The other category is when the Torah “fills in a detail” before it happens. So, the command to put a portion of Man in the Mishkan (Shemot 16:33-34) is in the story of the Man, even though the Mishkan hadn’t been built yet.[xii] Somewhat similarly, several characters’ deaths are mentioned before they actually died.[xiii] I believe that the Chidush of the principle is that one would expect the Torah to be written like a history book, but instead the Chumash chooses a thematic order over a chronological one. Now, a history book would “fill in a detail” out of chronological order if it would be confusing to mention it when it actually happened. So, for example, an American history book would mention Benedict Arnold’s death in its discussion of the Revolutionary War, rather than just inserting it out of context when it actually happened.[xiv] As such, the principle of Ein Mukdam UMe’uchar BaTorah is not needed to explain this category.
[i] Community, Covenant and Commitment, 104-105.
[ii] I will not be discussing uses of Ramban which I think, and hope, are standard—for example, Ramban’s attempts to understand the structure of Chumash, which are found both in his introductions to each sefer and throughout his commentary. Similarly, Ramban’s Ta’amei HaMitzvot, while not as systematic as the Chinuch, are a well-known tool.
[iii] As discussed in chapter 2.
[iv] Moreh Nevuchim (2:42).
[v] Sefer Zicharon.
[vi] Which Rambam understood as just a Bat Kol, a position which Ramban strongly disagrees with.
An additional position that ought to be considered is that of Ralbag, who believes (most likely based on the Moreh Nevuchim 2:34 and 42) that the term Malach often refers to a Navi (see his commentary on BeReishit 18:2, 21:17, 32:2, Shemot 14:19 and 23:20,Shofetim 2:1,6:11, 13:16 and Shmuel Bet 24:16).
[vii] Another example would be Ramban’s idea (Devarim 21:18) that several punishments are meant as a warning to society, rather than being justified by the gravity of the sin. These sins are identified as ones in which the Torah says that the people should “hear and be afraid.”
[viii] Pesachim 6b.
[ix] Rashi clearly feels that the second story (Moshe judging the people) happened after Matan Torah, but he is neutral about the first story (Yitro coming) about which he quotes both opinions in the Gemara (although it is not clear if that is part of the text of Rashi).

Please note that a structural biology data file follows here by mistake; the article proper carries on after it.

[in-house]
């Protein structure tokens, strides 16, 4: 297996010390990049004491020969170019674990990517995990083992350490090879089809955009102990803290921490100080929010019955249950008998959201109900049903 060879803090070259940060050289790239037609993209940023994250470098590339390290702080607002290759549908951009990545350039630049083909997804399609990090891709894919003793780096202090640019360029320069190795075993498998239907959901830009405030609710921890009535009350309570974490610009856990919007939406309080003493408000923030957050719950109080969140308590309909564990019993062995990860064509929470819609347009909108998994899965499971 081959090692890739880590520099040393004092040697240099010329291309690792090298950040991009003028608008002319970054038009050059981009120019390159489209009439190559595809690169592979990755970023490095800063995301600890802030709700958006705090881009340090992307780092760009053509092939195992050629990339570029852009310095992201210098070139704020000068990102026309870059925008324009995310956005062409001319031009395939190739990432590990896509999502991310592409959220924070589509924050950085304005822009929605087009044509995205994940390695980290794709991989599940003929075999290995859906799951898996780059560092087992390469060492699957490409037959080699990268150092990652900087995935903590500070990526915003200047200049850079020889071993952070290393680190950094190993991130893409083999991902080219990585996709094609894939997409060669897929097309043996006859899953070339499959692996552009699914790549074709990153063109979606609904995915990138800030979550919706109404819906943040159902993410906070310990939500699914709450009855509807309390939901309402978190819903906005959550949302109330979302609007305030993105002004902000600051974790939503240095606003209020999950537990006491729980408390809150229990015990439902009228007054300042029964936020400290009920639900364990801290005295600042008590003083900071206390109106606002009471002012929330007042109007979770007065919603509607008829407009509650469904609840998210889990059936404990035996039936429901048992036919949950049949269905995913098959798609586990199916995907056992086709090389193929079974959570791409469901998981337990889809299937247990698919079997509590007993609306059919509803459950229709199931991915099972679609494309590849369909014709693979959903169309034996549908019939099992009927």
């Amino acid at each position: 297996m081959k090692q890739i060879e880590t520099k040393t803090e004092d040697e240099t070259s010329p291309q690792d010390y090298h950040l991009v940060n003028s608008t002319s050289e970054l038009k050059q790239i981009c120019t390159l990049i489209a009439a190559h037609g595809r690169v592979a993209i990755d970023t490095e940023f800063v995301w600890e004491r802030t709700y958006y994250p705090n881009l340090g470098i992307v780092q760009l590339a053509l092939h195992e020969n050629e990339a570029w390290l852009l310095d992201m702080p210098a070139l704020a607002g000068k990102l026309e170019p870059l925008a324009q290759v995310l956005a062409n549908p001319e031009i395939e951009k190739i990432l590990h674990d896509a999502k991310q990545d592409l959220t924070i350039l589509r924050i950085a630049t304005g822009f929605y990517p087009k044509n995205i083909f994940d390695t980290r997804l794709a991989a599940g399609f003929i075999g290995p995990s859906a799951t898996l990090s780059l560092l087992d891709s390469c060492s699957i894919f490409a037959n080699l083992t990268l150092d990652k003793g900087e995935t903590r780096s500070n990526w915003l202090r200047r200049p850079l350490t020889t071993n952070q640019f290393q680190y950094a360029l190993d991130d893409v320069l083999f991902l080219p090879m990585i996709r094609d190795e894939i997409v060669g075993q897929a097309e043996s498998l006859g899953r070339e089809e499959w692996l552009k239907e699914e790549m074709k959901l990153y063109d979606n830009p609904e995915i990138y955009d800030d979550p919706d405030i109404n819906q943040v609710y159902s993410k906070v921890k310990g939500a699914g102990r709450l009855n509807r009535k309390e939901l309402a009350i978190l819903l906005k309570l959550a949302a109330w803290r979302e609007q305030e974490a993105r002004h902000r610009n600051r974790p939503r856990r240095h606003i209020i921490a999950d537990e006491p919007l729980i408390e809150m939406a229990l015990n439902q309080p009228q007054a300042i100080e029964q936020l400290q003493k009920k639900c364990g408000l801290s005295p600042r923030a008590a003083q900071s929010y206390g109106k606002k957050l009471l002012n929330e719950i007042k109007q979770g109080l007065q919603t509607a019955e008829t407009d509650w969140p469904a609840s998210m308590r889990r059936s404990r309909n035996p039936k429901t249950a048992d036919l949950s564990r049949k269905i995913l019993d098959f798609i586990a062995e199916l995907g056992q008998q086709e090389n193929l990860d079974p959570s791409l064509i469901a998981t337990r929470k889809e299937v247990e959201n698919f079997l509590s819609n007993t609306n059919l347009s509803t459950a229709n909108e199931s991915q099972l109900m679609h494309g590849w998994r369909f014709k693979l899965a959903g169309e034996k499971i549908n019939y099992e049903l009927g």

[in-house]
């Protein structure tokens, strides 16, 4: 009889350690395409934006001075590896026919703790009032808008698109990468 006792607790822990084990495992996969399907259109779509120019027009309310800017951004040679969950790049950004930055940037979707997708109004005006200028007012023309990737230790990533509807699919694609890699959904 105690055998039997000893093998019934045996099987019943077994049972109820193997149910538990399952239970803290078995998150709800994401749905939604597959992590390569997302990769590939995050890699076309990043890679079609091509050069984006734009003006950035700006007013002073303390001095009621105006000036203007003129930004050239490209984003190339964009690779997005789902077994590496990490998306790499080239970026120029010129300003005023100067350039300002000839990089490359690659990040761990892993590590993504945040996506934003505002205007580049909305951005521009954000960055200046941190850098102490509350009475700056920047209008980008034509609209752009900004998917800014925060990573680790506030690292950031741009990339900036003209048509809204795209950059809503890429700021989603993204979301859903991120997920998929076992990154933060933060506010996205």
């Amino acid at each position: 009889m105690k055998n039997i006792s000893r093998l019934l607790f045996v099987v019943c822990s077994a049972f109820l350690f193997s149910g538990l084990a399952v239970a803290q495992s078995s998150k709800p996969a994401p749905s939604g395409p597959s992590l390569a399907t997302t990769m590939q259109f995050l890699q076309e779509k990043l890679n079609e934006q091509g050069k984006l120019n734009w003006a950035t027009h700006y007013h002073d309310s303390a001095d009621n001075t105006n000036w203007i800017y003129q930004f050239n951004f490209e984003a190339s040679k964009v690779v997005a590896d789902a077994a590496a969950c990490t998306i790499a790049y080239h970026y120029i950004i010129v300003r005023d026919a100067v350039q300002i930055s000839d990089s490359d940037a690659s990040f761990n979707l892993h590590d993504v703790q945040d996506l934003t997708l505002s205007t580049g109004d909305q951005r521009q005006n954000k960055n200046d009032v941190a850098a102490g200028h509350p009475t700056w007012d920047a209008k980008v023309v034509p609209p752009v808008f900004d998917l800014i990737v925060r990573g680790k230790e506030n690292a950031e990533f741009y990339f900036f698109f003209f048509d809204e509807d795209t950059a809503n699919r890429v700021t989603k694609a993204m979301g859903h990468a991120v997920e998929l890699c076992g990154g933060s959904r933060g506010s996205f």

[x] Ramban is not clear if he thinks that the story of Moshe sitting to judge the people also happened before matan Torah. In 18:13 he first says that this story happened the day after the previous story of Yitro coming and then he discusses what the Mechilta meant when it said that the story happened after Yom Kippur. One could assume that Ramban is accepting the Mechilta or it could be that he first states what he actually thinks the Pasuk means and then tries to explain what the Mechlita must have meant. See Rabbeinu Bachya on 18:1 who explains how the entire Yitro story, including Moshe judging the people, all happened before Matan Torah.
[xi] Zevachim 116a and the Mechilta.
[xii] Ramban uses this example in Shemot 12:43 and BeMidbar 21:1(while he rejects the application to Pesach in the former, he does not question that it was true about the man). Interestingly, Bechor Shor disagrees with all the other Rishonim and feels that the man was initially placed in front of a Bamah at the time of the initial man story.
[xiii] Like Terach (Bereishit 11:32) and Yitzchak (ibid 35:28-29). Rashi makes a point of explaining why the former is out of order and uses the Ein Mukdam UMe’uchar for the latter. Ramban (ad loc) feels that both are the normal style of the Torah.
[xiv] This principle is discussed many, many times by Ramban (not always by name), so the following list is unlikely to be exhaustive: BeReishit 32:23,35:28, Shemot 2:1, 4:19,12:40, 15:9, 18:1, 24:1, 32:11,33:7,40:2, VaYikra 8:1, 9:22, 16:1, 25:1, BeMidbar 9:1 and 16:1, Devarim 31:24.